The Jefferson Nickel was first produced by the U.S. Mint in 1938. The five-cent piece was designed to replace the buffalo nickel. The nickel has remained popular throughout the years, and the Jefferson Nickel is still produced by the U.S. Mint today. While you may assume that a nickel does not have any value for collectors, nothing could be further from the truth.
For a coin collector, however, a Jefferson Nickel may only be worth obtaining if it is in excellent condition. These coins tend to be the most physically attractive and are usually worth the most money.
These coins have been used now for decades, and their condition must be closely inspected. While a coin in any condition may be valuable, coin collectors will often look for coins in near-mint condition. Finding coins in this top condition can be very difficult, however.
When you are inspecting a coin, what you are essentially doing is trying to determine how the coin may be graded. Coin grades are assigned by a professional coin grading company; however, you can use the guidelines below to get an idea of how a graded Jefferson Nickel may appear.
Uncirculated: Coins in uncirculated condition are highly sought after by coin collectors. Because these coins have never been used in circulation, they do not have the typical damage and wear and tear associated with circulation coins. Upon examination, these coins will appear as if they were freshly struck and have not been handled by human hands.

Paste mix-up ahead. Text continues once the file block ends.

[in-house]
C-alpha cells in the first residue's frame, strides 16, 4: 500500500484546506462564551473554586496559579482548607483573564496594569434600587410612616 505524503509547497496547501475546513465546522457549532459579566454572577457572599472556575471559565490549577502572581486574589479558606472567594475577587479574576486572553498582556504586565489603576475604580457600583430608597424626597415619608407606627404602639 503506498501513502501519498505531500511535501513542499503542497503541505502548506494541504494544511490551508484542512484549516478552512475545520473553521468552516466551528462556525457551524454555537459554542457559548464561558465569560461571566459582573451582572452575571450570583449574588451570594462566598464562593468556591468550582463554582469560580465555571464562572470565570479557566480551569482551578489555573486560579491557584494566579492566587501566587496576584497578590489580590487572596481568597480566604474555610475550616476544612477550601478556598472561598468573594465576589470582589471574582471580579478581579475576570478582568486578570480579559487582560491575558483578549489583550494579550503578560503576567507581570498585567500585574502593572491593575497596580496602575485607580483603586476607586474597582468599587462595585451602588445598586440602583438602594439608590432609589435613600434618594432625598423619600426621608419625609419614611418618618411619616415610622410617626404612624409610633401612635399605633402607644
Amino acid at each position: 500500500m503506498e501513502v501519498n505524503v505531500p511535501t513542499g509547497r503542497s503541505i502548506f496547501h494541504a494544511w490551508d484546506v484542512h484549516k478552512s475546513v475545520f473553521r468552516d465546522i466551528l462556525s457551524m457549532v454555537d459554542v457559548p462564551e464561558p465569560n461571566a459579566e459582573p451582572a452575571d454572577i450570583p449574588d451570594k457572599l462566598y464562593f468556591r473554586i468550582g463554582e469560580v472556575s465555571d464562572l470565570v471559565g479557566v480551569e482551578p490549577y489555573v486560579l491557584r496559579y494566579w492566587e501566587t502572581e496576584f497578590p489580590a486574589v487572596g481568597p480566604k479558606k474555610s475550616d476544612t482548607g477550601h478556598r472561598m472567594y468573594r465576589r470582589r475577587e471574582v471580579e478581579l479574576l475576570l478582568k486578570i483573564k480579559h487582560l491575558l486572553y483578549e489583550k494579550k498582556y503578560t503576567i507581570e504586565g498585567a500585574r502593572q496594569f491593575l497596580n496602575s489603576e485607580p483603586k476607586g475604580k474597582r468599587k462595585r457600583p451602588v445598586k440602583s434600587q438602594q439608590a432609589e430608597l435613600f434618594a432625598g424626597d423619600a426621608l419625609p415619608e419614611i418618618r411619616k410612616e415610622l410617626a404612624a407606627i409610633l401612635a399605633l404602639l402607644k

Extremely Fine: Coins that are assigned a grade of extremely fine are also prized by coin collectors. These coins will, however, have some slight surface damage such as scratches. Only under very close inspection will these imperfections be seen, however, and the coin at a glance will appear to be in mint condition.
Fine: Coins that have been assigned a grade of fine have been widely circulated and used, often for many years or more. While the coin’s imagery and details remain robust, the coin may have noticeable scratches or blemishes.
Good: Most of the Jefferson Nickels that are in use today are considered to be in good condition. These coins have been handled million of times over, and will have some significant imperfections on their surfaces. Coin collectors will often avoid coins in this condition, and will seek similar coins in superior condition.
To get an accurate idea of the value of a 1949 Jefferson Nickel, you must first determine what type of nickel it is. Mint year 1949 had four different types produced. Certain types may be far more valuable than others. In addition to the coin type, you must also assess the coin’s condition. Coins that are in superior condition will often sell for far more than similar coins in a lesser condition. The chart below will help you get a good idea on what you might expect to pay for a 1949 Jefferson Nickel based on the coin’s type and grade.
1949 Jefferson Nickel
|1949 Jefferson Nickel||N/A||N/A||$4||$7.50|
|1949 Jefferson Nickel (D)||N/A||N/A||$2||$5.50|
|1949 Jefferson Nickel (S)||N/A||N/A||$2.50||$5.50||Source: Red Book|